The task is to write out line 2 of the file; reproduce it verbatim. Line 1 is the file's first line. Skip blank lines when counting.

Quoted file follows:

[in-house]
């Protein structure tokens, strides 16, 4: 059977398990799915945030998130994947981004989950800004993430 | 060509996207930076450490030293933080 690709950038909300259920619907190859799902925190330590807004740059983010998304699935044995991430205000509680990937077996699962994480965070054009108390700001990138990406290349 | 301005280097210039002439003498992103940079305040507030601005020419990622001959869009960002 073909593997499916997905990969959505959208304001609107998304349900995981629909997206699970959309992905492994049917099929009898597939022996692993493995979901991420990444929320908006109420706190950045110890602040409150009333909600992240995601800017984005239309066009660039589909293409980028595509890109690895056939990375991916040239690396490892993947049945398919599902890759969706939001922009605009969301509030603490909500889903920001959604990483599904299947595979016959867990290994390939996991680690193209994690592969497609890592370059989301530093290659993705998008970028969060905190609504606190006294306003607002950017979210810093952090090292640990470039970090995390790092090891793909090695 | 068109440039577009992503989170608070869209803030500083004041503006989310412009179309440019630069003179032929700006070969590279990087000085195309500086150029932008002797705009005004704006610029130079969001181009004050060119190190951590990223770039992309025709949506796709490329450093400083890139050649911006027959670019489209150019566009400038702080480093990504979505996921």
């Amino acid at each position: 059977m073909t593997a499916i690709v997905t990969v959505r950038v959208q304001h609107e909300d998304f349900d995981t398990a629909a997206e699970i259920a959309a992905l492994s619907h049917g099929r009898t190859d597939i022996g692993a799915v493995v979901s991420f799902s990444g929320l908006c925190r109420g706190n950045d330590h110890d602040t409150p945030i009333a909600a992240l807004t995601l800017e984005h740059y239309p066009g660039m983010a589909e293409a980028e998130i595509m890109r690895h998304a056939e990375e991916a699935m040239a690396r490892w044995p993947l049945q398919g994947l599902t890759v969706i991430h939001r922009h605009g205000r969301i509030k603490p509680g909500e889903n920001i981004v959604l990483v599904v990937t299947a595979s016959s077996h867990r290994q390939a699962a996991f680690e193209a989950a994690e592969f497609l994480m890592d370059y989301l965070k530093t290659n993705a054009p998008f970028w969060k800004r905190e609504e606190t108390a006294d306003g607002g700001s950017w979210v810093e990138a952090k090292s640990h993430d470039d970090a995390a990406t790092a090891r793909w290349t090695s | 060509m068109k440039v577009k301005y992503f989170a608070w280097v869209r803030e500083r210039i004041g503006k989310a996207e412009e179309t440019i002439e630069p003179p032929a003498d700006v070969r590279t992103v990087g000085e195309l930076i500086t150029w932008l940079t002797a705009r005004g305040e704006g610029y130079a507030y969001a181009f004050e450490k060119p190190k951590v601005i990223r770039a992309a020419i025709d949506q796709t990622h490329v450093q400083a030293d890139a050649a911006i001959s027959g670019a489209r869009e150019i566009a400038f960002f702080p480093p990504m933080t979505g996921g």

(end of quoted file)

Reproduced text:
């Protein structure tokens, strides 16, 4: 059977398990799915945030998130994947981004989950800004993430 | 060509996207930076450490030293933080 690709950038909300259920619907190859799902925190330590807004740059983010998304699935044995991430205000509680990937077996699962994480965070054009108390700001990138990406290349 | 301005280097210039002439003498992103940079305040507030601005020419990622001959869009960002 073909593997499916997905990969959505959208304001609107998304349900995981629909997206699970959309992905492994049917099929009898597939022996692993493995979901991420990444929320908006109420706190950045110890602040409150009333909600992240995601800017984005239309066009660039589909293409980028595509890109690895056939990375991916040239690396490892993947049945398919599902890759969706939001922009605009969301509030603490909500889903920001959604990483599904299947595979016959867990290994390939996991680690193209994690592969497609890592370059989301530093290659993705998008970028969060905190609504606190006294306003607002950017979210810093952090090292640990470039970090995390790092090891793909090695 | 068109440039577009992503989170608070869209803030500083004041503006989310412009179309440019630069003179032929700006070969590279990087000085195309500086150029932008002797705009005004704006610029130079969001181009004050060119190190951590990223770039992309025709949506796709490329450093400083890139050649911006027959670019489209150019566009400038702080480093990504979505996921």